Farewell to the Gold


Bob's version, see left

Specifications

  • Writer(s): Paul Metsers
  • Date: Monday, 02 November 1992
  • Venue: Stanbaugh Auditorium
  • City: Youngstown
  • State: OH
  • 1

Although people claim Paul Metsers (who wrote "Farewell to the Gold") as a New Zealander, he started out in The Netherlands and ended up in England.

b. 27 November 1945, Noordwijk, Holland. In 1952, Metsers emigrated to New Zealand and was influenced by the American folk music that was available on record during the 60s. He bought his first guitar in 1963, and soon started writing songs. Metsers arrived in the UK in 1980, and spent almost two years touring round in a Volkswagen camper playing ‘floor spots’ in folk clubs to get himself noticed. He was rewarded with club and festival bookings the length and breadth of the country."

The video is taken from the Workshop Sessions live recordings, this is Paul Metsers' best known song: it has been covered by Bob Dylan, Nic Jones and countless others. Here, for the first time on video, is Paul singing the haunting 'Farewell to the Gold'.

 

wikipedia compUnless otherwise noted all information about composers was gathered from Wikipedia.

Customer Feedback (2)

  • Bill Hester

    Bill Hester

    06 June 2016 at 22:12 | #

    And Bob in his role as DJ on his Theme Time Radio Hour (season 3 episode 1 "Money") played the Nic Jones version of Farewell to the Gold and in his DJ patter said the following....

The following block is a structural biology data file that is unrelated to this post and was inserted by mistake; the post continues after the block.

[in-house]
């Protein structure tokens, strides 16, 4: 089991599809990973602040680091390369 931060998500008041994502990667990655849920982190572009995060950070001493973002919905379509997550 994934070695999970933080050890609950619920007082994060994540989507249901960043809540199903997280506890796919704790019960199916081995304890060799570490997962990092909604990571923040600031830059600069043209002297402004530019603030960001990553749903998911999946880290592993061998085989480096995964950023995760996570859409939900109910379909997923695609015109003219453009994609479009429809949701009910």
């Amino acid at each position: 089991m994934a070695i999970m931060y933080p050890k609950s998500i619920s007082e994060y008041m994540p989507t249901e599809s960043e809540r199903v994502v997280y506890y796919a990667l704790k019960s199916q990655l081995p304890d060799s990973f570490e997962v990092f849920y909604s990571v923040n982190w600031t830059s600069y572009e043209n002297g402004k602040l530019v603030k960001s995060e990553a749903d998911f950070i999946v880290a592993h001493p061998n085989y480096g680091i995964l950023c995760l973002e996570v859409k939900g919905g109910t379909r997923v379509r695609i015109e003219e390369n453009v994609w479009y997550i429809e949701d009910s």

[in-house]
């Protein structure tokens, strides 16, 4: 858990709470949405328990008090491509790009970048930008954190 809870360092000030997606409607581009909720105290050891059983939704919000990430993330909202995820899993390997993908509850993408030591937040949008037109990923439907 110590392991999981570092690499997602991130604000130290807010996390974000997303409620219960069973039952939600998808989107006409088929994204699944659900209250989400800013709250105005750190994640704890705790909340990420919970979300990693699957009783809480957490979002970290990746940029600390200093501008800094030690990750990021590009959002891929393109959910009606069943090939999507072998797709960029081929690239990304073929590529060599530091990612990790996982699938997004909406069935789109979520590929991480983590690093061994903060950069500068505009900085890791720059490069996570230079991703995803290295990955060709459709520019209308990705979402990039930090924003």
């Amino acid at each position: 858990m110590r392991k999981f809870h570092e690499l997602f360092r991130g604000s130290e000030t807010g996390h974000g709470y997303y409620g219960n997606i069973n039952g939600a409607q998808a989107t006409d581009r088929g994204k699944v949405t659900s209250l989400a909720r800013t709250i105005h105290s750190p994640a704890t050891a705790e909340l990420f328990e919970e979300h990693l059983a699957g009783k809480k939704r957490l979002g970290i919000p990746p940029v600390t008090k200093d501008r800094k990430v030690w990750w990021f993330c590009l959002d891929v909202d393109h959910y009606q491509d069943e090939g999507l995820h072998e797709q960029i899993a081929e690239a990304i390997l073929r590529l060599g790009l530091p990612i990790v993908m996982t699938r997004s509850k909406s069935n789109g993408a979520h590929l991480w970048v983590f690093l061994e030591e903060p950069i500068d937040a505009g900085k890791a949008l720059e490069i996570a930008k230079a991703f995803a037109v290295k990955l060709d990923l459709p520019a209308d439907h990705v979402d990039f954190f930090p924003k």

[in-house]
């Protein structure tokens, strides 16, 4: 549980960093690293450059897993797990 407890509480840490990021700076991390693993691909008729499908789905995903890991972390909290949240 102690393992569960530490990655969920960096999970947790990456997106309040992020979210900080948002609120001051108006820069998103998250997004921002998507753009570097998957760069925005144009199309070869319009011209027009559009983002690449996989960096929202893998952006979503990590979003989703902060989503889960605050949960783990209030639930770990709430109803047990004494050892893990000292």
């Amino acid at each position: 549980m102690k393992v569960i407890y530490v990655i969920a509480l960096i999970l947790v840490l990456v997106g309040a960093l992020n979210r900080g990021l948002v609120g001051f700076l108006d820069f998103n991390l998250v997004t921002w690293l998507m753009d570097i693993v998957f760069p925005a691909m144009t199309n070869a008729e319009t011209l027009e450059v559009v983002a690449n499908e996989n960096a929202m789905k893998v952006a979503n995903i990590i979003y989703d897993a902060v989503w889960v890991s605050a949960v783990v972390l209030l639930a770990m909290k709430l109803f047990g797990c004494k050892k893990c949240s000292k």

That was Farewell to the Gold by Nic Jones, a song that was actually written by Paul Metsers, who said this about the origin of the song.

    “There’s no mystery source for it, no distant broadside or doggerel from where it gained it’s inspiration, it all came out of my head as it happens. I was reading the small but fascinating book called the Gold Fields of Central Otago where I read of the tragic flash flood of July of 63, 1863. I knew I had the basis of a story, I invented a young man who teams up with an equally imaginary experienced old prospector who I called Jimmy Williams, who had dreams of riches to come. Jimmy is lost to the sudden waters while the youngster survives to tell the tale, that’s it.”

    Well, thanks Paul, you took all the mystery out of it.

    reply

  • Bill Hester

    Bill Hester

    16 June 2016 at 01:57 | #

    and one more bit of trivia about this song performed only once by Dylan in public, it is also the only known song sung by Dylan written by a New Zealand (at the time) songwriter.

    reply

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